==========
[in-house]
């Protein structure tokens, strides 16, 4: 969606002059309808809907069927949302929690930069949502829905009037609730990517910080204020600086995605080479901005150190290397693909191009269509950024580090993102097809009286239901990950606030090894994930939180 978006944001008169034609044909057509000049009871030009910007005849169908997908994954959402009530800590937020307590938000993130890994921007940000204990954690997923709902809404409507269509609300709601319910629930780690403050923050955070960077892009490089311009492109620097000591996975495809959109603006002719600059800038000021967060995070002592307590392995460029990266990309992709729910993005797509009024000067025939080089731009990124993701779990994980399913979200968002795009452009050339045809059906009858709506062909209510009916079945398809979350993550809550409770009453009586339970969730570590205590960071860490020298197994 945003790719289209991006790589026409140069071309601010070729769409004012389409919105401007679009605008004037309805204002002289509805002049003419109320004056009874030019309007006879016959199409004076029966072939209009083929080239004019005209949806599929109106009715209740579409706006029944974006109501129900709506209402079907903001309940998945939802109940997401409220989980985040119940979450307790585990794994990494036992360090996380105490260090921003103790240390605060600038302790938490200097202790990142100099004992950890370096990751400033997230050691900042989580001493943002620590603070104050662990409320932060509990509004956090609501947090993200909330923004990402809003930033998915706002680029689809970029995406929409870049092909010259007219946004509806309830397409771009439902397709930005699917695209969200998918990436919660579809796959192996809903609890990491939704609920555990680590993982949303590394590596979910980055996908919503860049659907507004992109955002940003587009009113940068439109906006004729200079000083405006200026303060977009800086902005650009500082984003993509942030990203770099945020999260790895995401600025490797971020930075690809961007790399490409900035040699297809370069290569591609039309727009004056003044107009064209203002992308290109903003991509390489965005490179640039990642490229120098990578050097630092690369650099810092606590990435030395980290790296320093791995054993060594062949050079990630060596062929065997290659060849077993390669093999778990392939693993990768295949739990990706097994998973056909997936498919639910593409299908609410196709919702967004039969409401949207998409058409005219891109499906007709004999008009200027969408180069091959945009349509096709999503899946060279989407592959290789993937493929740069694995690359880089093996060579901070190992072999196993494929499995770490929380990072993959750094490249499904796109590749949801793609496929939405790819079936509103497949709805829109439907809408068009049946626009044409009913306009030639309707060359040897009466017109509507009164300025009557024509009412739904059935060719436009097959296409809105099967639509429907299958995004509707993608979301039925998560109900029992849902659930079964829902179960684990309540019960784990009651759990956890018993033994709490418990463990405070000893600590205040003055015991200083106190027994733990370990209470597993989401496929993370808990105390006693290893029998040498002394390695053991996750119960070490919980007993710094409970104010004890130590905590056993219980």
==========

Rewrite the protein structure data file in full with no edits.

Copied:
[in-house]
């Protein structure tokens, strides 16, 4: 969606002059309808809907069927949302929690930069949502829905009037609730990517910080204020600086995605080479901005150190290397693909191009269509950024580090993102097809009286239901990950606030090894994930939180 978006944001008169034609044909057509000049009871030009910007005849169908997908994954959402009530800590937020307590938000993130890994921007940000204990954690997923709902809404409507269509609300709601319910629930780690403050923050955070960077892009490089311009492109620097000591996975495809959109603006002719600059800038000021967060995070002592307590392995460029990266990309992709729910993005797509009024000067025939080089731009990124993701779990994980399913979200968002795009452009050339045809059906009858709506062909209510009916079945398809979350993550809550409770009453009586339970969730570590205590960071860490020298197994 945003790719289209991006790589026409140069071309601010070729769409004012389409919105401007679009605008004037309805204002002289509805002049003419109320004056009874030019309007006879016959199409004076029966072939209009083929080239004019005209949806599929109106009715209740579409706006029944974006109501129900709506209402079907903001309940998945939802109940997401409220989980985040119940979450307790585990794994990494036992360090996380105490260090921003103790240390605060600038302790938490200097202790990142100099004992950890370096990751400033997230050691900042989580001493943002620590603070104050662990409320932060509990509004956090609501947090993200909330923004990402809003930033998915706002680029689809970029995406929409870049092909010259007219946004509806309830397409771009439902397709930005699917695209969200998918990436919660579809796959192996809903609890990491939704609920555990680590993982949303590394590596979910980055996908919503860049659907507004992109955002940003587009009113940068439109906006004729200079000083405006200026303060977009800086902005650009500082984003993509942030990203770099945020999260790895995401600025490797971020930075690809961007790399490409900035040699297809370069290569591609039309727009004056003044107009064209203002992308290109903003991509390489965005490179640039990642490229120098990578050097630092690369650099810092606590990435030395980290790296320093791995054993060594062949050079990630060596062929065997290659060849077993390669093999778990392939693993990768295949739990990706097994998973056909997936498919639910593409299908609410196709919702967004039969409401949207998409058409005219891109499906007709004999008009200027969408180069091959945009349509096709999503899946060279989407592959290789993937493929740069694995690359880089093996060579901070190992072999196993494929499995770490929380990072993959750094490249499904796109590749949801793609496929939405790819079936509103497949709805829109439907809408068009049946626009044409009913306009030639309707060359040897009466017109509507009164300025009557024509009412739904059935060719436009097959296409809105099967639509429907299958995004509707993608979301039925998560109900029992849902659930079964829902179960684990309540019960784990009651759990956890018993033994709490418990463990405070000893600590205040003055015991200083106190027994733990370990209470597993989401496929993370808990105390006693290893029998040498002394390695053991996750119960070490919980007993710094409970104010004890130590905590056993219980």